Section 2: Newton’s Bucket and Absolute Space
“There is no coherent sense in which nothingness could be the
subject for the qualities of length, breadth and depth.”
In 1689 Sir Isaac Newton described an experiment in which he used a simple bucket of water to acutely focus the riddles of space and time.  The experiment can easily be repeated. It consists of a bucket partially filled with water and hung by a rope. To perform the experiment we simply fix the bucket in position and twist the rope up enough so that the bucket will unwind when we let it go. Then, we release the bucket. (Figure 2-1)
Sounds simple right? Well, the implications of what happens next aren’t so simple to make sense of. At first, the bucket begins to spin, but the water remains mostly stationary. Consequently, the surface of the water remains flat and smooth. (Figure 2-2) However, as the bucket continues to pick up speed, its motion is communicated to the water via friction, and the water starts to spin. As it does, the water’s surface takes on a concave shape. (Figure 2-3)
The fact that the surface of the spinning water takes on a concave shape is not what is mysterious. What is mysterious is that observers from all reference frames (inertial or not) will agree that the surface of this water is not flat. This means that acceleration, against all expectations, is not relational. There is no reference frame from which an observer could claim that the water’s surface is flat. Attempts to explain how this could be have forced us to rethink our assumptions about space and time.
The exact reason that this thought experiment is puzzling might appear a bit subtle at first. But if we look close enough we will discover that this experiment is capable of bringing to focus the central enigmas of space and time. You might be tempted to say that there is no mystery at all, that the shape of the water’s surface changes because the bucket is spinning, that is, the points on the bucket’s rim are accelerating (always changing direction); therefore, for the same reason that we feel pressed into the seat of our car when we accelerate, the water is pressed toward the walls of the bucket. Since the only place the pressed water can go is up, the water climbs the walls making the surface of the water assume a concave shape.
This description is fine, but our goal is not to describe how the water takes on the shape it does — our goal is to explain what it means to say that something is accelerating (spinning in an example of accelerating). Accelerating according to what, or who?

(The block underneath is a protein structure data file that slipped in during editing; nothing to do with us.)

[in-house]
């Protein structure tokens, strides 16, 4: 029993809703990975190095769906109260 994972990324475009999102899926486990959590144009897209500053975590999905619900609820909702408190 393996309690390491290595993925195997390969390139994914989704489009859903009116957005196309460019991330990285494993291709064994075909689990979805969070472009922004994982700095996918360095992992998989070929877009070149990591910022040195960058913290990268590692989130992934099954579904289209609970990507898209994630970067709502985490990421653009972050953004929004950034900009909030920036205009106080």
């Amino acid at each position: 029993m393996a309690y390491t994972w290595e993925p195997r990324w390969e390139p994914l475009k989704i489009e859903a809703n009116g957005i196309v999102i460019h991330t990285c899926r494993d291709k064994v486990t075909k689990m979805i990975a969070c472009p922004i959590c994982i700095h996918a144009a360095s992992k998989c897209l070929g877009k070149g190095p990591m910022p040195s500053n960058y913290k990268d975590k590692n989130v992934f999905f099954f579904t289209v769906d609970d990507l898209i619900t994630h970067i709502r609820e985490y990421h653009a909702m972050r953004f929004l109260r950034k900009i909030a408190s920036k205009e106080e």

Why is it that observers from any imaginable reference frame will agree that the water’s surface is not flat? Shouldn’t acceleration be a relational concept? Shouldn’t we have to mention a comparative reference frame in order to claim that the bucket is spinning? After all, we always have to mention a reference frame when we are describing something’s position, or its velocity. The very meaning of position or velocity comes into focus only when we have a reference frame by which to define them. Shouldn’t acceleration share this property?
If acceleration did depend upon a reference frame, then it would be possible to pick a reference frame from which the acceleration of the water in the bucket would be zero. The surface of the water should look flat from that reference frame. But is there any kind of reference frame from which the surface of the water would appear flat?
It appears the answer to that question is no – and this is the mystery. All positions can be defined as the zero position (the origin) within each reference frame. And there is always a reference frame that will allow us to define any particular velocity as the zero velocity (to define any constant velocity object as not moving). But there appear to be no reference frames that allow us to set a nonzero acceleration to zero. How do we make sense of this?
Some people have argued that this condition reveals a need for a reference frame that is special – a single reference frame that somehow allows us to define acceleration in comparison to it and only it. To secure such a reference frame we must have some rational explanation for how that reference frame has come to be the frame from which all accelerated forms of motion are compared, and we have to be able to explain why quantities like position and velocity are not fixed by this special reference frame.
To entertain the possibility that this special reference frame exists let’s imagine what would happen if we removed all external references? Could an object spin if it was the only material object in the universe? If that object was a bucket of water could the surface of that water be concave? Or, would the very notion of spinning (acceleration) disappear without external references – without something to compare it to?
If we assume that acceleration is a relative quantity, then we can use the relative spinning motion between the bucket and any other object in the universe to explain the concave shape of the water. But without external references the water cannot possess a concave shape. In other words, if acceleration is a relative measure like velocity, then without some exterior object by which to compare it to, the bucket could not meaningfully possess acceleration — just as it cannot meaningfully possess a velocity without comparison.